“When it comes to the difficult question of setting public pay, the government has acted fairly and reasonably in accepting all the recommendations of the public sector pay review bodies.”
“I would urge everybody who is travelling at the moment to just please check before you make your journey so you know what it happening.”
Mr Sunak has insisted that not negotiating on pay with striking workers is “in the long term” is the “right thing for the whole country”.
UK rail strikes cause disruption for millions amid cold snap — in pictures
Cirium said 8,910 arriving flights with a combined capacity of nearly 1.8 million seats are scheduled at affected airports across all of the strike days.
Many airline passengers will also be affected by a strike by thousands of members of the Rail, Maritime and Transport union at Network Rail on Christmas Eve, which will cause train services to stop running at about 3pm.
London tube strikes — in pictures
“It’s the uncertainty that is worrying passengers, as they have no idea how the strikes will impact their arrival experience,” said Paul Charles, chief executive of travel consultancy the PC Agency.
“Many are likely to face longer queues and delays during this festive period, and some could find themselves stuck on arriving aircraft before being allowed into the terminals.
“Let’s hope that border officials can process all passengers smoothly and without worry.”
Julia Lo Bue-Said, chief executive of the Advantage Travel Partnership network of more than 700 UK travel agents, said: “It is a real shame that travellers are facing such disruption at this time of year, especially as it is the first Christmas when people should be able to travel freely after the pandemic.
“Anyone travelling over the next few days will have spent a lot of money to have a Christmas break abroad and these strikes will impact their plans.”
Thousands of UK ambulance workers and paramedics go on strike — video
Meanwhile, motorists are being warned to prepare for long queues as millions of people embark on journeys to spend Christmas with friends and family.
The Automobile Association said Friday would be the busiest day on the roads this week, with an estimated 16.9 million journeys being made across the UK.
Flooding on the M25 caused a 10-mile queue on motorway, which circles London, because lanes were closed between junction 11 (Woking) and junction 12 (the M3 motorway) while standing water was cleared, National Highways said.
Many drivers are battling a band of heavy rain which is moving north from southern England and Wales to southern Scotland and Northern Ireland throughout the day.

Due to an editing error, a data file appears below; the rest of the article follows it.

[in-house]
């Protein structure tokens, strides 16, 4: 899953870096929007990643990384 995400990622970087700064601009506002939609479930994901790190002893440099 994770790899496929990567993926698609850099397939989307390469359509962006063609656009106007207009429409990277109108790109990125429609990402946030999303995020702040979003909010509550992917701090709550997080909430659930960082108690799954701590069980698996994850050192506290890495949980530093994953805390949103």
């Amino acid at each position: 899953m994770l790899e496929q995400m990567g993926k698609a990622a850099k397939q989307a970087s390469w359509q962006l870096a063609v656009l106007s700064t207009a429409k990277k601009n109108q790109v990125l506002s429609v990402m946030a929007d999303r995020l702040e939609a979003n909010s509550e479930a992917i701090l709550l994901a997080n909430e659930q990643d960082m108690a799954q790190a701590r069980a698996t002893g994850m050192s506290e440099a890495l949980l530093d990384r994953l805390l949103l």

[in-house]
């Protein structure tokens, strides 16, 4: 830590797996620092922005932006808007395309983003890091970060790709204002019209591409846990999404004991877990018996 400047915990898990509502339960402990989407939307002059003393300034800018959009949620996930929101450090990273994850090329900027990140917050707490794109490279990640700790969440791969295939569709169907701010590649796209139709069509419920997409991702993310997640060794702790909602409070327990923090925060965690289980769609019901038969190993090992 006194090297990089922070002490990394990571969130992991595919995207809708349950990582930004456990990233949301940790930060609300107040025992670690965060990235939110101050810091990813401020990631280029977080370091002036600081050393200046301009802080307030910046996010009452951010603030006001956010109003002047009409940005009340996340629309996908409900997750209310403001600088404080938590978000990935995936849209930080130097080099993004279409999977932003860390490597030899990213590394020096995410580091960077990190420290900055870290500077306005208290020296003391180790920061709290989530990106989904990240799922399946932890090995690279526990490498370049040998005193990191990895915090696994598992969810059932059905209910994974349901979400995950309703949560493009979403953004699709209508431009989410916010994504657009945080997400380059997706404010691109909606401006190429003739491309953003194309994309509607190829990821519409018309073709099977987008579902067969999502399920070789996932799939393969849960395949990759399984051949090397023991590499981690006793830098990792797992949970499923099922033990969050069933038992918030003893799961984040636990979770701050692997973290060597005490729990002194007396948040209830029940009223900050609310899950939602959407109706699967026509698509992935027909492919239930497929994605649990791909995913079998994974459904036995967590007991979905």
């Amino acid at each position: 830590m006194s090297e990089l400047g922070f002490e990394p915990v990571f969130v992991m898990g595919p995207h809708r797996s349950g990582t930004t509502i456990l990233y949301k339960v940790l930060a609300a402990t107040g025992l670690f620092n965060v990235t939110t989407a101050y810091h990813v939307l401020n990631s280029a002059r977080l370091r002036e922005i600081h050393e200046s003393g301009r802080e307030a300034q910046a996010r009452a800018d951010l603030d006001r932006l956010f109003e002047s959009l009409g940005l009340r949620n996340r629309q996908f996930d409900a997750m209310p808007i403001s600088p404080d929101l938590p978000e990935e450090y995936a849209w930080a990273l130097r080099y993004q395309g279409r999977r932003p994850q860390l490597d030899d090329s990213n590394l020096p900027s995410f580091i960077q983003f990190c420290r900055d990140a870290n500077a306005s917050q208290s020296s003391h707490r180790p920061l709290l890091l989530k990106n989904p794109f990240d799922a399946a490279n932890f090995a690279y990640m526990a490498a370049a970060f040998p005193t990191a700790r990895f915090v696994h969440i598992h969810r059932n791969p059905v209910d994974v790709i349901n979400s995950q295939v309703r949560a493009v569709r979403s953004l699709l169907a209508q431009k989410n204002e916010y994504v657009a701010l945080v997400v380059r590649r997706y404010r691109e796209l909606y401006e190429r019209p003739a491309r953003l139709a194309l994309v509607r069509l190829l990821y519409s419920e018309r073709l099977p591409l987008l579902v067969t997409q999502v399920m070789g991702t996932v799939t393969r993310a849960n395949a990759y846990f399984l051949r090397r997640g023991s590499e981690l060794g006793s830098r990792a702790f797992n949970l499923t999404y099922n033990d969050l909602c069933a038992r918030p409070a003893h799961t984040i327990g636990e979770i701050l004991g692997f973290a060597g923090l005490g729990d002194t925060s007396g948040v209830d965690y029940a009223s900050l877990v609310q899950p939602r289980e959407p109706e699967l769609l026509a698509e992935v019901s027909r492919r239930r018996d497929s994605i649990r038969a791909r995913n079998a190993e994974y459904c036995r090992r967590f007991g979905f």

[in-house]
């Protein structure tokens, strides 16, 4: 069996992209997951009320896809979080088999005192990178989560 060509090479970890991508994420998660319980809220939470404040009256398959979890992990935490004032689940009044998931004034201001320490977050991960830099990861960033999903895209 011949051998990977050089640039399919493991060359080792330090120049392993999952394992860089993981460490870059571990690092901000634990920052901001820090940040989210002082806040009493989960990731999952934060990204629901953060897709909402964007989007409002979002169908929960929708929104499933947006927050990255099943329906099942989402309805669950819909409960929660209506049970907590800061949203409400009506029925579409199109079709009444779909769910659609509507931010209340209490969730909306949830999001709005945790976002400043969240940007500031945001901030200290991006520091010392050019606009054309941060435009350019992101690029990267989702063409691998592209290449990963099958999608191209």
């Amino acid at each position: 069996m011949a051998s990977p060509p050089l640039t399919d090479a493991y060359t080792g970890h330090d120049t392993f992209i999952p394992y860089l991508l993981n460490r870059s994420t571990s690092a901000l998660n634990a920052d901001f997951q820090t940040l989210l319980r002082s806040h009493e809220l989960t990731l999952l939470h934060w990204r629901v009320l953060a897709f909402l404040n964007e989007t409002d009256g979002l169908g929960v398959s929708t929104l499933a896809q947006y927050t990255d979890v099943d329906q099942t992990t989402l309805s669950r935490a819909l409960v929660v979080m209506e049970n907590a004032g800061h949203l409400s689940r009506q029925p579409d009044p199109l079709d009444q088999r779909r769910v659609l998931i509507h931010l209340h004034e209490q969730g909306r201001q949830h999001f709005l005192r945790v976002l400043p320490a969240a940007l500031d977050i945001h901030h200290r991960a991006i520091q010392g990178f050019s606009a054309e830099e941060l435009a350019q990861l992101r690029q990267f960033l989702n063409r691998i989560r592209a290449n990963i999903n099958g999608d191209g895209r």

Junction 4 of the M20 westbound in Kent was also closed for several hours on Friday morning, following a serious crash on Thursday.
The AA reported “severe congestion” on several other motorway stretches on Friday, and said industrial action on the railways has added to the number of vehicles on the roads.
The locations with “severe congestion” included the M1 around Luton, the M4 and M5 near Bristol, the M5 north of Birmingham, the M60 west of Manchester and the M8 near Glasgow, according to the breakdown rescue company.
AA president Edmund King said: “Friday and Saturday will be the busiest on the roads with some 17 million trips each day.
“Then we're expecting Christmas Day to be quieter with shorter local journeys.”
“On Boxing Day traffic will pick up again with approximately 15 million trips as people head out to see friends and family.”
Transport analytics company Inrix expects journey times to be around 14 per cent longer compared with the same period last year.
National Highways said almost 98 per cent of England’s motorways and major A-roads will be fully open until the end of January 2, because it has completed and halted roadworks.
“We are advising those heading out in their cars to be prepared for some congestion, especially on popular routes heading out of London,” said Jack Cousens, AA head of roads policy.
“The rail strikes have convinced more people to travel by car this year, and while hundreds of miles of roadworks have been removed to ease the pain, it might not be enough to keep the queues away.”
RAC spokesman Rod Dennis said there would be “two frantic days of travelling just before Christmas”.
“With pre-pandemic levels of travellers hitting the road this holiday, drivers must be prepared for delays, especially in and around major cities,” said Inrix transport analyst Bob Pishue.